Supported Housing in Partnership

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Breathing Space Moratorium
4th May 2021

The Debt Respite (Breathing Space Moratorium and Mental Health Crisis Moratorium) (England and Wales) Regulations 2020 came into effect on 4th May 2021.It aims to give legal protection to individual in debt from creditors for a period of time.

In order to be awarded a breathing space the individual must contact a debt advice service authorised by the Local Authority or the Financial Conduct Authority. The debt advice service must be satisfied that the individual cannot pay the debt as it falls due and would benefit from a debt solution. The debt advice service is responsible for the administration of the moratorium including being the point of contact between the creditors, individual and the Insolvency Service. The Insolvency Service are responsible for informing the creditors via an electronic portal, email or post about the individual's moratorium. Once informed creditors must halt all enforcement action regarding the debt, stop all contact regarding the debt and if court action has been commenced advise the court in writing.

 

There are two breathing space periods available.

- 60 days breathing space moratorium.

- Mental health crisis treatment moratorium which is for the length of the treatment plus 30 days. The individual does not have to access debt advice first but evidence is needed from an approved mental health professional for a debts advice provider to start a moratorium.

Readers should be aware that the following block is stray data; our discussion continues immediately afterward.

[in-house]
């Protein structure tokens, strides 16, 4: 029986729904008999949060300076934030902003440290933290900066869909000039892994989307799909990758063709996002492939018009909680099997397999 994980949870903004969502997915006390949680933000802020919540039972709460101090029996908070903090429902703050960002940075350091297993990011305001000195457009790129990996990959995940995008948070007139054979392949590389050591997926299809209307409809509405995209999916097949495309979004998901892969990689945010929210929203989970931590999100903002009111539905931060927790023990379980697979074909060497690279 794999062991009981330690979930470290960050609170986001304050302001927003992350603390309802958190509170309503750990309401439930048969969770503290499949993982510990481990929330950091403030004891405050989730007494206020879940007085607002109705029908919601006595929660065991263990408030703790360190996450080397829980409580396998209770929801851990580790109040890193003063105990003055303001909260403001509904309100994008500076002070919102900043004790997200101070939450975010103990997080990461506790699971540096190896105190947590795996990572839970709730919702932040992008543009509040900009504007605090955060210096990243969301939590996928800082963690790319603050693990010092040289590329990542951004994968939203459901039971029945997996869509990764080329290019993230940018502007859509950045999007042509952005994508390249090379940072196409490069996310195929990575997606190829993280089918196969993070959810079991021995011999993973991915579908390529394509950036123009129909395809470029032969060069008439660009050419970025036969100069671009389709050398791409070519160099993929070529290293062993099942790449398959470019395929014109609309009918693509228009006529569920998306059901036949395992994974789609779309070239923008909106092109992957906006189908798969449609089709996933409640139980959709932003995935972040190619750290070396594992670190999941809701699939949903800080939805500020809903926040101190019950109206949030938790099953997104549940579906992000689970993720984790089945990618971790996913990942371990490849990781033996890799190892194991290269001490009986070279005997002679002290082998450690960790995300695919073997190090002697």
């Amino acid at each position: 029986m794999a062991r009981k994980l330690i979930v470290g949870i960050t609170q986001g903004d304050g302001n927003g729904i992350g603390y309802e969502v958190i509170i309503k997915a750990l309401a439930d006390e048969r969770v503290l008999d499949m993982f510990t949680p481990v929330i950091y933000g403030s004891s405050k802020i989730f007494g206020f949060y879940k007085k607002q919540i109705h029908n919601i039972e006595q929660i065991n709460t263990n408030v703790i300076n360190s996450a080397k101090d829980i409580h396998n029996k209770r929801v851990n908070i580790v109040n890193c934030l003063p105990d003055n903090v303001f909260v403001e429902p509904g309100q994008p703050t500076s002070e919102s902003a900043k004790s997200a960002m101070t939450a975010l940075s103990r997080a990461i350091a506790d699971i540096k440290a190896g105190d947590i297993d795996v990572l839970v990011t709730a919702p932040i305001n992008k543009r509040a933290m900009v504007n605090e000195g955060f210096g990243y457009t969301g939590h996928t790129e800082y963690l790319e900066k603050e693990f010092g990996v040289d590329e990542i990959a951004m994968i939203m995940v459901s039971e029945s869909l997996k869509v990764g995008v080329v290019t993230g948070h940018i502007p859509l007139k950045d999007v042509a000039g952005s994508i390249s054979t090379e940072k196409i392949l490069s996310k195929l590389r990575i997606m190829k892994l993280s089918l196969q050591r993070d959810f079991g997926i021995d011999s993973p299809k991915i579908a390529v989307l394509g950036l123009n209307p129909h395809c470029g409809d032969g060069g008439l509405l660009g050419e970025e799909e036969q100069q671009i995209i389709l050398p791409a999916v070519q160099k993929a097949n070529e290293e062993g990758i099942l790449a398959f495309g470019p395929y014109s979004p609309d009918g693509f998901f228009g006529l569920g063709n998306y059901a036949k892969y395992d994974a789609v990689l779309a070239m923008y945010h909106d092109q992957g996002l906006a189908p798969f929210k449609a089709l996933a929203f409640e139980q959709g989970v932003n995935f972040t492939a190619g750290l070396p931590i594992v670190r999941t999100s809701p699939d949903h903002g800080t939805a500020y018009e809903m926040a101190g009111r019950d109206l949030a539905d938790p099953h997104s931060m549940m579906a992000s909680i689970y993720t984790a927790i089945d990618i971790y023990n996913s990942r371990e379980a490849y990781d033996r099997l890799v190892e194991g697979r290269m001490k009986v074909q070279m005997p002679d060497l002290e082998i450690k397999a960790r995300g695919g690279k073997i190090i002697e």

Personal debts, such as arrears, are likely to be qualifying debts including joint debts even if only one individual applies.

 

Implications for Landlords

 

The regulations require all landlords to pause arrears action when they are notified by the Insolvency Service that that arrears (debt) owed is subject to a breathing space. This includes:

- Arrears letters and statements of the arrears

- Texts or email regarding the arrear

- Appointments or conversations

- Meetings regarding the arrear

 

If the resident is subject to third party deduction the DWP must be advised that the direct deduction for the arrear must be stopped for the duration of the breathing period using a template. The regulations do not apply to Universal Credit where third party deductions can continue. The DWP must be contacted at the end of the breathing period moratorium to restart the deductions and will review these at this stage.

 

The moratorium does not extend to current rent payments which must be made and residents should be advised that failure to pay may result in the moratorium being cancelled.

 

If possession proceedings have been commenced the court must be advised in writing about the moratorium.